Left­ists’ Abu Ghraib-like take on U.S. schools

The Washington Times Weekly - - Commentary - Michelle Malkin

The cit­i­zens of the world who hate Amer­ica are go­ing to love the lat­est ag­it­prop re­leased last week by Hu­man Rights Watch and the Amer­i­can Civil Lib­er­ties Union. In a doc­u­ment ti­tled “A Vi­o­lent Ed­u­ca­tion: Cor­po­ral Pu­n­ish­ment of Chil­dren in U.S. Pub­lic Schools,” the left­wing groups seek to paint a hor­ri­fy­ing por­trait of the na­tion’s class­rooms as Abu Ghraib-like tor­ture cham­bers.

The re­port com­piles sob sto­ries of stu­dents hu­mil­i­ated af­ter be­ing dis­ci­plined by school of­fi­cials for un­ruli­ness, and claims that mi­nor­ity stu­dents are “dis­pro­por­tion­ately tar­geted” for pu­n­ish­ment. Cit­ing in­ter­na­tional law and threat­en­ing law­suits, Hu­man Rights Watch and the ACLU are de­mand­ing that the White House and Congress ban phys­i­cal dis­ci­pline in all pub­lic schools.

The re­port says that “more than 200,000 U.S. pub­lic school stu­dents were pun­ished by beat­ings dur­ing the 2006-2007 school year,” but makes no dis­tinc­tion be­tween “beat­ings” that take the form of mere knuckle-rap­ping ver­sus swats on the back­side ver­sus over-the-line vi­o­lent con­fronta­tions. In sev­eral of the anec­dotes cited, it wasn’t bruised bot­toms that up­set the sup­pos­edly bru­tal­ized stu­dents. It was bruised egos.

Peter S., a mid­dle-school stu­dent from the Mis­sis­sippi Delta, whined to the re­searchers: “The other kids were watch­ing and laugh­ing. It made me want to fight them. When you get a pad­dling and you see every­one laugh at you, it make you mad and you want to do some­thing about it.” How about end­ing your bad be­hav­ior and fly­ing right?

Of course ed­u­ca­tors must use com­mon sense when pun­ish­ing bad ap­ples. Of course they should be held ac­count­able if they cause un­due harm. But the agenda of th­ese out­fits is not to en­sure the safety of every­one in the class­room. Their agenda is to de­mo­nize un­apolo­getic en­forcers of or­der and to im­pose in­ter­na­tional dic­tates on Amer­i­can pub­lic in­sti­tu­tions.

The main au­thor of the re­port is a spe­cial fel­low with the Open So­ci­ety In­sti­tute, funded by Ge­orge (Amer­ica must be “de­Naz­i­fied”) Soros. Re­plete with ref­er­ences to the Con­ven­tion against Tor­ture and the In­ter­na­tional Covenant on Civil and Po­lit­i­cal Rights, the re­port de­clares in sweep­ing terms: “All cor­po­ral pu­n­ish­ment, whether or not it causes sig­nif­i­cant phys­i­cal in­jury, rep­re­sents a vi­ola- tion of each stu­dent’s rights to phys­i­cal in­tegrity and hu­man dig­nity. It is de­grad­ing and hu­mil­i­at­ing, dam­ag­ing the stu­dent’s self-es­teem and mak­ing him or her feel help­less.” It’s Gitmo all over again.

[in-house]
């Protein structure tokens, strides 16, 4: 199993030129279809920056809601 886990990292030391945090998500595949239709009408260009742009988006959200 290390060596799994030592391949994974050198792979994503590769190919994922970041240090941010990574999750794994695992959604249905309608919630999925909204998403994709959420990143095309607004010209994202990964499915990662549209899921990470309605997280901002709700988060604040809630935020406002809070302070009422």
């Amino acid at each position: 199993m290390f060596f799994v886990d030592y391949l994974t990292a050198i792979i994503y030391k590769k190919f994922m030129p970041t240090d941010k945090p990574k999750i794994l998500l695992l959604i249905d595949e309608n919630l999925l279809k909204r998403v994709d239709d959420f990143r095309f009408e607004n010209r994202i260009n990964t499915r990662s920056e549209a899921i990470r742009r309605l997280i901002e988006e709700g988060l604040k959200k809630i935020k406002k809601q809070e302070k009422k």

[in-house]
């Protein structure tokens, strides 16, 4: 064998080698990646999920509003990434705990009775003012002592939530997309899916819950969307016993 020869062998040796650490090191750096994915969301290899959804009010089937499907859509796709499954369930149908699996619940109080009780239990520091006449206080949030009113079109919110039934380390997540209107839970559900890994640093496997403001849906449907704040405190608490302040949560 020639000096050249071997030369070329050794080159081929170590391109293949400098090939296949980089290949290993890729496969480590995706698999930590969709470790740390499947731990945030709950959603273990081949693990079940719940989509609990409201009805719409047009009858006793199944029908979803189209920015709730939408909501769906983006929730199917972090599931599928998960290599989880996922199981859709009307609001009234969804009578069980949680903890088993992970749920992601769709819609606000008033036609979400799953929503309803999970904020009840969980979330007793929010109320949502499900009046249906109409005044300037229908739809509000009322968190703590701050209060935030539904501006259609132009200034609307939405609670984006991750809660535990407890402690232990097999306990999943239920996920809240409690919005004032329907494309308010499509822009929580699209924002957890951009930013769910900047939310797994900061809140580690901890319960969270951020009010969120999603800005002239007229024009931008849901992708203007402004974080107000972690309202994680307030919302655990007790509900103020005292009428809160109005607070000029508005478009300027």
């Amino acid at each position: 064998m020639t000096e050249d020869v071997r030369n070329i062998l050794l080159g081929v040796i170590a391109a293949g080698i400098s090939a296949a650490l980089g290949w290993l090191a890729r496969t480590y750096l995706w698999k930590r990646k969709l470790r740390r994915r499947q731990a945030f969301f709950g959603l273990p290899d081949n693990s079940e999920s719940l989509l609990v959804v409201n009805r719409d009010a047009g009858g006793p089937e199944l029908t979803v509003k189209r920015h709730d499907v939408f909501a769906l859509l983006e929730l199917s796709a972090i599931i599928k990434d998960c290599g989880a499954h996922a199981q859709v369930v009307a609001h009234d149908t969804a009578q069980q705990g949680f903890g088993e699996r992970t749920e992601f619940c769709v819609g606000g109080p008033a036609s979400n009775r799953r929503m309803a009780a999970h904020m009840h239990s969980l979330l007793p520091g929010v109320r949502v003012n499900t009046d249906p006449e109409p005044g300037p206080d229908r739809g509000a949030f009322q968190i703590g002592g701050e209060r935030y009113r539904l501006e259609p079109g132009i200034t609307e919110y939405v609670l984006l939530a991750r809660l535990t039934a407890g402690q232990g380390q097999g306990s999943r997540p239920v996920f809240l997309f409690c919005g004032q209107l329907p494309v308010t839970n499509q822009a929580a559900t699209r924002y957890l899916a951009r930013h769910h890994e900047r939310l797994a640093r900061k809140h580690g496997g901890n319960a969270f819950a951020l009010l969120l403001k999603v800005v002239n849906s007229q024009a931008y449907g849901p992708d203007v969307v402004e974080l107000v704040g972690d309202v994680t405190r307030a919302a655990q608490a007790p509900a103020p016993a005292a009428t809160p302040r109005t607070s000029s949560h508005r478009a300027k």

As usual, the Hu­man Rights Watch/ACLU ac­tivists in­ject claims of racial dis­crim­i­na­tion into the mix — re­peat­edly un­der­scor­ing that many of the re­main­ing states that al­low cor­po­ral pu­n­ish­ment are in the South. They in­fer de­lib­er­ate tar­get­ing of black stu­dents based on statis­tics that re­port­edly show that “in the 13 south­ern states where cor­po­ral pu­n­ish­ment is most preva­lent, African-Amer­i­can stu­dents are pun­ished at 1.4 times the rate that would be ex­pected given their num­bers in the stu­dent pop­u­la­tion, and African-Amer­i­can girls are 2.1 times more likely to be pad­dled than might be ex­pected.”

But that dis­pro­por­tion does not au­to­mat­i­cally equal dis­crim­i­na­tion. What they don’t tell you are the races or eth­nic­i­ties of the vic­tims of the thugs be­ing dis­ci­plined. What they don’t bother to men­tion — be­cause it doesn’t fit the Amer­ica-as-tor­turer-of-mi­nori­ties nar­ra­tive — is the un­mit­i­gated vi­o­lence per­pe­trated in Amer­i­can class­rooms against mi­nor­ity teach­ers.

The re­cent video­taped beat­ing of black Bal­ti­more teacher Jolita Berry by a black fe­male stu­dent — as other black stu­dents cheered and screamed, “Hit her!” — ex­posed the con­tin­u­ing chaos in in­ner-city dis­tricts. In that school sys­tem alone, 112 stu­dents were ex­pelled for as­saults on staff mem­bers this school year.

Fed­eral ed­u­ca­tion statis­tics show that be­tween 1996 and 2000, 599,000 vi­o­lent crimes against teach­ers at school were re­ported. On av­er­age, the feds say, in each year from 1996 to 2000, about 28 out of ev­ery 1,000 teach­ers were the vic­tims of vi­o­lent crime at school, and three out of ev­ery 1,000 were vic­tims of se­ri­ous vi­o­lent crime (i.e., rape, sex­ual as­sault, rob­bery or ag­gra­vated as­sault). Vi­o­lence against teach­ers is higher at ur­ban schools.

Amer­ica’s prob­lem isn’t that we’re too tough and cruel in the class­room. It’s that we’ve be­come too soft and placa­tive, too ashamed and timid to as­sert au­thor­ity and take uni­lat­eral action to guar­an­tee a se­cure en­vi­ron­ment. Ex­actly where the hu­man rights groups want us.

Michelle Malkin is a na­tion­ally syndicated colum­nist.

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